Piezoelectric materials including ferroelectric and/or pyroelectric materials significantly play an important role both for the edge devices and the mainstreaming computing systems. Those materials are used in the various kind of sensors and the energy harvesting devices implemented within the edge devices. It is important for the memories used in the edge devices to operate with low energy consumption and high reliability because of unstable and low power supply. The ferroelectric RAM (FRAM) has not only good electric performance of low-power consumption and high-speed read/write, but also superior reliability of higher endurance and lower bit-error rate than other non-volatile memories. Thus, FRAM is suitable for various kinds of the edge devices. Although the scalability has been a downside of the FRAM for a long time, a ferroelectric-gate field-effect transistors (FeFET) is promising to overcome that problem because FeFET dimension is almost determined by its gate length. HfO2-based ferroelectric materials also can contribute to the cell-size reduction of the FRAM because of their good compatibility with the Si technology. In the other hand, the mainstream computing systems are confronted with speed and power problems because of the limit of transistor scaling (limit of "Moore's law") and sharp increase in the amount of networking data. A negative-capacitance field-effect transistor (NC-FET) with a ferroelectric material as a gate insulator has been proven to improve switching speed and power consumption of transistors. Brain-like computing is also one of the candidates to improve the performance of the mainstream computing systems. It is attractive for the artificial synapsis made from the ferroelectric-tunnel-junction (FTJ) memristors to apply to the brain-like computing.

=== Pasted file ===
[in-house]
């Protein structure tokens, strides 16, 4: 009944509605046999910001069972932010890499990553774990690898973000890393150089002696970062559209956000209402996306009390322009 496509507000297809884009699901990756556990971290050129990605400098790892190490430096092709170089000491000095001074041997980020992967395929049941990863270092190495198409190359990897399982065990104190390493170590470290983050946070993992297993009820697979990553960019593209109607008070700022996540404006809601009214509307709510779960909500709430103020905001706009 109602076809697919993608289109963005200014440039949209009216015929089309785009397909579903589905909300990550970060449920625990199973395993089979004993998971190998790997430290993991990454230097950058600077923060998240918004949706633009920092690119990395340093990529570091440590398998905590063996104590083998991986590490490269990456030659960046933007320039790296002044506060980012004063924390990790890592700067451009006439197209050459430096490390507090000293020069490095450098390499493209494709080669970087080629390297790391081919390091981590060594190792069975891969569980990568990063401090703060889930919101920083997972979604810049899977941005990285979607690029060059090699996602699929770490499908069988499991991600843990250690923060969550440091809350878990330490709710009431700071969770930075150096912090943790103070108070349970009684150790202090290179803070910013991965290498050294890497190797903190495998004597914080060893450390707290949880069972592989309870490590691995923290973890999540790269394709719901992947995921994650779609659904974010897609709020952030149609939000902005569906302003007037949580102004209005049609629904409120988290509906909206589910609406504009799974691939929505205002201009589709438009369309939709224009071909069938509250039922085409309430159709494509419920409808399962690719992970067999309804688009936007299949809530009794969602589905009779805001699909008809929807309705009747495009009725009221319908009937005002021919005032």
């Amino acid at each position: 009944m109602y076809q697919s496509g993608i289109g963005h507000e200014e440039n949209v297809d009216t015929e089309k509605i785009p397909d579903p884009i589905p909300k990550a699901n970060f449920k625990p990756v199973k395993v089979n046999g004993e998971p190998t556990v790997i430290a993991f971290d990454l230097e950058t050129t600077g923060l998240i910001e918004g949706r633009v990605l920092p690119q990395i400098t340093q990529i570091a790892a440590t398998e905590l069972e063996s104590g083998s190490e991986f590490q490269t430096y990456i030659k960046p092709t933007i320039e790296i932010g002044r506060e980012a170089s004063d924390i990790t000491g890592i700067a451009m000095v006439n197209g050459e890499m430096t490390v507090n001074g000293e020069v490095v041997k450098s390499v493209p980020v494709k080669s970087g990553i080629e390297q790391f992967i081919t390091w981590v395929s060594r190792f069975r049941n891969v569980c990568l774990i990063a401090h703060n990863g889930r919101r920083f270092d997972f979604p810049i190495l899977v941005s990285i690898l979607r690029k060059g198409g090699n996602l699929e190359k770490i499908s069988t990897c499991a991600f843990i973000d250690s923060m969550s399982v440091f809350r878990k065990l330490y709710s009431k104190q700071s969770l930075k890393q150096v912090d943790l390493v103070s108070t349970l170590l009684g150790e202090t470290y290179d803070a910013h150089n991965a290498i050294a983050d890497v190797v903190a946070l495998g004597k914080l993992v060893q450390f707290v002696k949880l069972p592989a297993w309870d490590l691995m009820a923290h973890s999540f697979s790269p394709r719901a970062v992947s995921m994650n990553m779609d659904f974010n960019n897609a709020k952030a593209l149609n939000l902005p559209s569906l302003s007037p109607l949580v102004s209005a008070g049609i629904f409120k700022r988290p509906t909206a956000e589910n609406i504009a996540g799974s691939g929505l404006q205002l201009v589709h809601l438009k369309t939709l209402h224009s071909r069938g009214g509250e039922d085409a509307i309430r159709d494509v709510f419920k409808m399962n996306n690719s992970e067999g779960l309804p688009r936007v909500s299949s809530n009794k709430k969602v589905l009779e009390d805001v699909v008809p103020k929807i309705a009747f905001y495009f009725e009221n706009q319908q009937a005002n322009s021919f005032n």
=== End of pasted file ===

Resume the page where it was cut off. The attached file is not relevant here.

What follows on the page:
In our presentation, we describe our development for the highly reliable FRAM which have been commercialized since 1999 after overcoming ferroelectric degradation problem in the conventional Si technology and also talk about the future trends of FRAM focusing on the IoT applications.
|Chan-Ho Yang is KAIST Endowed Chair Associate Professor in the Department of Physics at Korea Advanced Institute of Science and Technology (KAIST). He is also an affiliated faculty at KAIST Institute for the NanoCentury and the Director of the Creative Research Initiative Center for Lattice Defectronics. His research interests are in epitaxial growth and characterization of functional transition metal oxide thin films, especially, related with multiferroics and correlated electronic phenomena, and now he is also studying collective ionic defect behaviors in crystalline solids and ferroelectric topological structures by using visualization techniques such as angle-resolved piezoresponse force microscopy.|
|Lattice Defectronics : the Key Ingredient of Future Condensed Matter Physics
Topological defects in matter are a topic of intense interest in contemporary condensed matter physics and materials science. Vortices and skyrmions in ferroic materials have received considerable attention as topologically protected quasi-particles that carry energy and information. These energetically quantized and spatially confined excitations behave collectively to form highly non-trivial structures called topological textures that are characterized by conserved quantities such as the winding number. In particular, vortices in electrically polarized media ? ferroelectrics have seized attention recently due to their high storage density, high prospects for optical activity, and new quasi-particles as electrical counterparts to magnetic skyrmions. Despite the identification of electrically non-trivial structures such as flux-closure structures and polar vortex arrays, this fast growing field in ferroelectrics is still at an early stage of research. A new idea for mobile electric topological defects beyond the observations of static textures is presently required. Moreover, basic principles and generic mechanisms for the design and synthesis of materials/systems that admit of electric topological structures need to be elaborated. Furthermore, a direct real-space detection technique should be devised to observe the behavior of electric vortices at nanoscale spatial resolution in a non-destructive manner, which will contribute significantly to the emerging area.